Women, however, are much more likely to develop Impostor Syndrome than men for multiple reasons, the main one being that women are more inclined to blame themselves for failures, mistakes and criticisms than men are.
“As a ‘genderalization,’ males are more likely to think the reason they failed a test is because the teacher didn’t give them enough time to study or the test was unfair,” Dr. Young said. “This is a problem because if someone admits they didn’t study hard enough, then the solution next time is to study harder. However, if you think the reason you failed is that you just can’t do math or aren’t as talented as other people what’s the solution?”
Dr. Young mentioned that women are also more likely to take criticism personally; so if for example a manager says, “That report was inadequate,” they hear, “I’m inadequate.”
Hu almost always seems to express feelings of inadequacy when receiving praise, and Nunamaker has taken notice.
“She assures me that she’s not as accomplished as she clearly is and that she isn’t good enough,” Nunamaker said. “From what I’ve read about [Impostor Syndrome], she definitely has it. I believe the way she can succeed at such a high level in everything she does and not accept any praise or congratulations for it is telling.”
Despite the fact that Impostor Syndrome negatively impacts those who have it and is an indicator of low self-esteem, Dr. Young says it’s not a serious mental health issue.
“People who don’t feel like impostors are no more capable, competent or talented than people who do,” Dr. Young said. “The only difference between them and us is they think different thoughts — that’s it. That’s really good news because we can learn to think like non-impostors.”

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  • A

    Alexis WalkerNov 7, 2016 at 2:03 pm

    I think that some students do want to accept compliments about their achievement but they just don’t know how to do it. I know lots of people who are smarter than they give themselves credit and whenever someone tries to congratulate them, they shy away from the attention because they may not want to seem self centered.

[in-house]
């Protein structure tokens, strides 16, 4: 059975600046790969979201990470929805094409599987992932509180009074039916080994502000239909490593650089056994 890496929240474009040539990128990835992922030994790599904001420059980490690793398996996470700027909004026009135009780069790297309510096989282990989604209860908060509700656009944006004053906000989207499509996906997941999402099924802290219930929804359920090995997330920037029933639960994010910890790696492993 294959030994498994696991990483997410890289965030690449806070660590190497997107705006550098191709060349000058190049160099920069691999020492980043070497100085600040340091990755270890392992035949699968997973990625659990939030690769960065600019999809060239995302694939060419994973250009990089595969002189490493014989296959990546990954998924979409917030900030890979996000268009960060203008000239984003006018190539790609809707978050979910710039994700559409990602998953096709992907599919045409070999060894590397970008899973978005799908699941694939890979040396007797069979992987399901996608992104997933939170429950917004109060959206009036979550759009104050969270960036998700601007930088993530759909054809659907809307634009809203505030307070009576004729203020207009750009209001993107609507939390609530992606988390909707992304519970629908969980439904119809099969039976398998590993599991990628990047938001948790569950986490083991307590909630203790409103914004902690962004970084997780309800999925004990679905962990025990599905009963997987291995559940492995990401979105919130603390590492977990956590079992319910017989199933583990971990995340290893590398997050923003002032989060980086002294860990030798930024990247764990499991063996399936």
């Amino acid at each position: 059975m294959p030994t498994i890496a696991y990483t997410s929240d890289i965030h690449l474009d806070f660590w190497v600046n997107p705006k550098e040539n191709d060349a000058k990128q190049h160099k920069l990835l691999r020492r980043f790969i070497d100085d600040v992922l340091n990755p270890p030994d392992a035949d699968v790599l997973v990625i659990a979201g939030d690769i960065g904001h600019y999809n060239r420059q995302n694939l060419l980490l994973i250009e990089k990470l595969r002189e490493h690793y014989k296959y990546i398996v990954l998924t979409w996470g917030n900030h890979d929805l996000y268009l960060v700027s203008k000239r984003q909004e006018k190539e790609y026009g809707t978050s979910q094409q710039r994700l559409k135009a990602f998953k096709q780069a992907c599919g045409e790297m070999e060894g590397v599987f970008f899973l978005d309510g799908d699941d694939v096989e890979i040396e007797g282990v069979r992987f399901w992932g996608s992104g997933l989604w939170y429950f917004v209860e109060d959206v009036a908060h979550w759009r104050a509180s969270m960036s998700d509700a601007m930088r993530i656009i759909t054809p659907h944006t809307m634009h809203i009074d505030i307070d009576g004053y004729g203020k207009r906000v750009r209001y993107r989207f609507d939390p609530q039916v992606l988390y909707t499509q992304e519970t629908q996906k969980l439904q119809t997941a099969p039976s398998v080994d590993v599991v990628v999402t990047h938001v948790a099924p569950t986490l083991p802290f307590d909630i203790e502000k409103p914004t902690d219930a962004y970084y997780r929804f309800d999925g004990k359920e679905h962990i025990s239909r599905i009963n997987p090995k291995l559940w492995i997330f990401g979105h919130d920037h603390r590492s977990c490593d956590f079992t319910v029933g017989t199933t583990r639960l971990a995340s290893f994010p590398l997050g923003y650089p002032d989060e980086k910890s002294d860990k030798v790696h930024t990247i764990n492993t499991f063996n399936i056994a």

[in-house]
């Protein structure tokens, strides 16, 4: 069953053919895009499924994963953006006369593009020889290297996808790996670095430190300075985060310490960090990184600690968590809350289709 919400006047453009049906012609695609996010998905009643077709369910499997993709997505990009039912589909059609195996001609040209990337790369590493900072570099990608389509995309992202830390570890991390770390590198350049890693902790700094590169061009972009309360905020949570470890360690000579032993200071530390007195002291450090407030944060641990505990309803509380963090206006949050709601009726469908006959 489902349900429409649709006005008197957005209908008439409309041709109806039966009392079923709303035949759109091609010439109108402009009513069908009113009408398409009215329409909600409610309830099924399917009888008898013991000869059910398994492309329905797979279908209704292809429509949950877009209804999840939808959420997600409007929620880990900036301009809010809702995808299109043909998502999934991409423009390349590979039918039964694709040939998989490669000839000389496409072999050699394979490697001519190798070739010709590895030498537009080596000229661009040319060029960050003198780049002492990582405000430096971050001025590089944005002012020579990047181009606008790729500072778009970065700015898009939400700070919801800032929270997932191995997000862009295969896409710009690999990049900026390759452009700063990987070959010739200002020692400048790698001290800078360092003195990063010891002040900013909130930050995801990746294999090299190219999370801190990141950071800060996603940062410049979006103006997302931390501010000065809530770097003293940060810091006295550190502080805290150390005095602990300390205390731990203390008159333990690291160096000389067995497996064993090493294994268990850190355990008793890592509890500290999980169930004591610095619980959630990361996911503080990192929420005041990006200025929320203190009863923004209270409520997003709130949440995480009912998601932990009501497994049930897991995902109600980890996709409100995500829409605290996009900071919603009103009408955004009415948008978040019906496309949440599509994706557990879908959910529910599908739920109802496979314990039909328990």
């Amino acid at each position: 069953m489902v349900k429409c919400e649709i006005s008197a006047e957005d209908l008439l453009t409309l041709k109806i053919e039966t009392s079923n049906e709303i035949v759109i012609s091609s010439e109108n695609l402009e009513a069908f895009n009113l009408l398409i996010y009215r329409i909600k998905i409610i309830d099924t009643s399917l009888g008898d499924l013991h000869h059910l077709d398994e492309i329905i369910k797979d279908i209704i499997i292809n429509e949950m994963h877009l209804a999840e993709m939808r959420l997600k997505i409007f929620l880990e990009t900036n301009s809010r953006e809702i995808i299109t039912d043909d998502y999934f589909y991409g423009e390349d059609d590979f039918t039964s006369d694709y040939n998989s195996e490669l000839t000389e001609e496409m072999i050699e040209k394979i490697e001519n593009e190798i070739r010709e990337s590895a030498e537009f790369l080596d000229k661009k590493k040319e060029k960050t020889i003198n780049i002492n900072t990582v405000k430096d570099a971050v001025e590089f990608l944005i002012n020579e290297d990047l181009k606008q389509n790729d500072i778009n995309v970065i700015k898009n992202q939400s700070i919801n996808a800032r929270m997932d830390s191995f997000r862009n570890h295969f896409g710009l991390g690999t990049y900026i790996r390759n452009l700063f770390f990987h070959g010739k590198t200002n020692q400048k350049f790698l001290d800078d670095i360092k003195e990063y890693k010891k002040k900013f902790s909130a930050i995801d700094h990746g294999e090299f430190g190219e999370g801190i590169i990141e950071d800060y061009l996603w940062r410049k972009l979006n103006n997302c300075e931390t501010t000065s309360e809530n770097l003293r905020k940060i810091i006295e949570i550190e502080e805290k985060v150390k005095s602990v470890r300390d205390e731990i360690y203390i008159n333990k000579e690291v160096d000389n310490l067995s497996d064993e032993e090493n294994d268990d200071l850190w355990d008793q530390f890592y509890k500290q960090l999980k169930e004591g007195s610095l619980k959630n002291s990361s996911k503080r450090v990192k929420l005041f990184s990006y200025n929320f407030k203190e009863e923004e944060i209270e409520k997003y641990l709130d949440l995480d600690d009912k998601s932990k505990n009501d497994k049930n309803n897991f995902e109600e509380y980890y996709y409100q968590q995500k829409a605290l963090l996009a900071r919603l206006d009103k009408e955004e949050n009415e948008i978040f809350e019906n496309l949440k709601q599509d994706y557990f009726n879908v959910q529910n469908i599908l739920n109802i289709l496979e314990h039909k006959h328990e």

• R

    Ruth BNov 6, 2016 at 9:50 pm

    I cannot relate because I consider waking up early and going outside with my dog an achievement. I’m not even close to this level of living. I wish it was easier for these kids to be proud of everything they do because they’re the ones who are making it in life.

  • M

    Maddie MurphyNov 3, 2016 at 7:35 pm

    So many students I know experience the same thing! No one understands how intelligent they really are!

  • B

    Ben KimchiNov 3, 2016 at 10:57 am

    I feel like this could be a solvable problem if schools took more time to praise achievements like Sonya’s. It is interesting to see how something like this can affect people, especially at our own school.

  • J

    Jordan RogersNov 2, 2016 at 10:29 pm

    I never knew that this had a name. I thought it was a bad habit that some kids fall in to.

  • J

    Jadyn LisenbyNov 2, 2016 at 8:05 pm

    I noticed a lot of people that I know have the same feeling as Sonya Hu does in this article. They are very intelligent, hard-working students who put a lot of time into their school work, but don’t have the ability to recognize their achievements. With all of this dedication to self performance, they need to honor their achievements from time to time.

  • P

    Peyton MooreNov 1, 2016 at 11:58 pm

    This really got my attention because it finally put a name to something that a lot of people I know and talk to seem to have. Wonderful article, the details and vocabulary used was great!!

  • R

    Riley JonesNov 1, 2016 at 11:06 pm

    This is pretty relatable for like every AP kid